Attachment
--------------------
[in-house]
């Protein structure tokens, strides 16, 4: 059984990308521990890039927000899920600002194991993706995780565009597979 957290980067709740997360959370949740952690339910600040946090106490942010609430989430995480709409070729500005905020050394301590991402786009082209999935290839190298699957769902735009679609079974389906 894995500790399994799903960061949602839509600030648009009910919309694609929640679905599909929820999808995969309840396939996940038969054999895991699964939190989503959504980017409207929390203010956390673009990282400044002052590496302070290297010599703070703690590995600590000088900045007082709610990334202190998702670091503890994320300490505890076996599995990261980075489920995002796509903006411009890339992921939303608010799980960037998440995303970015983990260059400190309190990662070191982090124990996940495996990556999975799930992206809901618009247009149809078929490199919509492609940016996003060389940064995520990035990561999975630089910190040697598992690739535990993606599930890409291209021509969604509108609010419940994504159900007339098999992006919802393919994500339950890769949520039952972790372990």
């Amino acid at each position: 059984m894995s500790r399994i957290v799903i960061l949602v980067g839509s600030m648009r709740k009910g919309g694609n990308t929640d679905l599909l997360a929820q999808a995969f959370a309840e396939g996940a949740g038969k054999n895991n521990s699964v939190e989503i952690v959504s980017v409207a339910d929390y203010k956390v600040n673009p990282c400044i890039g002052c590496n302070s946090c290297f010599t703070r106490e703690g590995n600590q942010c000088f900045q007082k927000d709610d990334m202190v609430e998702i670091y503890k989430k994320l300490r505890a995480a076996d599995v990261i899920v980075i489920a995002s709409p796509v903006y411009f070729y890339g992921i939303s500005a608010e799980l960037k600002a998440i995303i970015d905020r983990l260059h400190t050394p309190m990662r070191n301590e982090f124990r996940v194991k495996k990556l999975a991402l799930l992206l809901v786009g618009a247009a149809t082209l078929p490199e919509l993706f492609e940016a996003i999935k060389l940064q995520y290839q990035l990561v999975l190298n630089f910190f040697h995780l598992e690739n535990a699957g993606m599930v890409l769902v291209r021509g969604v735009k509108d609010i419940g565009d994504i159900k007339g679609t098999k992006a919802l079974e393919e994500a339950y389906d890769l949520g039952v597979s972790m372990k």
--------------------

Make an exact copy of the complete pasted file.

[in-house]
């Protein structure tokens, strides 16, 4: 059984990308521990890039927000899920600002194991993706995780565009597979 957290980067709740997360959370949740952690339910600040946090106490942010609430989430995480709409070729500005905020050394301590991402786009082209999935290839190298699957769902735009679609079974389906 894995500790399994799903960061949602839509600030648009009910919309694609929640679905599909929820999808995969309840396939996940038969054999895991699964939190989503959504980017409207929390203010956390673009990282400044002052590496302070290297010599703070703690590995600590000088900045007082709610990334202190998702670091503890994320300490505890076996599995990261980075489920995002796509903006411009890339992921939303608010799980960037998440995303970015983990260059400190309190990662070191982090124990996940495996990556999975799930992206809901618009247009149809078929490199919509492609940016996003060389940064995520990035990561999975630089910190040697598992690739535990993606599930890409291209021509969604509108609010419940994504159900007339098999992006919802393919994500339950890769949520039952972790372990």
């Amino acid at each position: 059984m894995s500790r399994i957290v799903i960061l949602v980067g839509s600030m648009r709740k009910g919309g694609n990308t929640d679905l599909l997360a929820q999808a995969f959370a309840e396939g996940a949740g038969k054999n895991n521990s699964v939190e989503i952690v959504s980017v409207a339910d929390y203010k956390v600040n673009p990282c400044i890039g002052c590496n302070s946090c290297f010599t703070r106490e703690g590995n600590q942010c000088f900045q007082k927000d709610d990334m202190v609430e998702i670091y503890k989430k994320l300490r505890a995480a076996d599995v990261i899920v980075i489920a995002s709409p796509v903006y411009f070729y890339g992921i939303s500005a608010e799980l960037k600002a998440i995303i970015d905020r983990l260059h400190t050394p309190m990662r070191n301590e982090f124990r996940v194991k495996k990556l999975a991402l799930l992206l809901v786009g618009a247009a149809t082209l078929p490199e919509l993706f492609e940016a996003i999935k060389l940064q995520y290839q990035l990561v999975l190298n630089f910190f040697h995780l598992e690739n535990a699957g993606m599930v890409l769902v291209r021509g969604v735009k509108d609010i419940g565009d994504i159900k007339g679609t098999k992006a919802l079974e393919e994500a339950y389906d890769l949520g039952v597979s972790m372990k």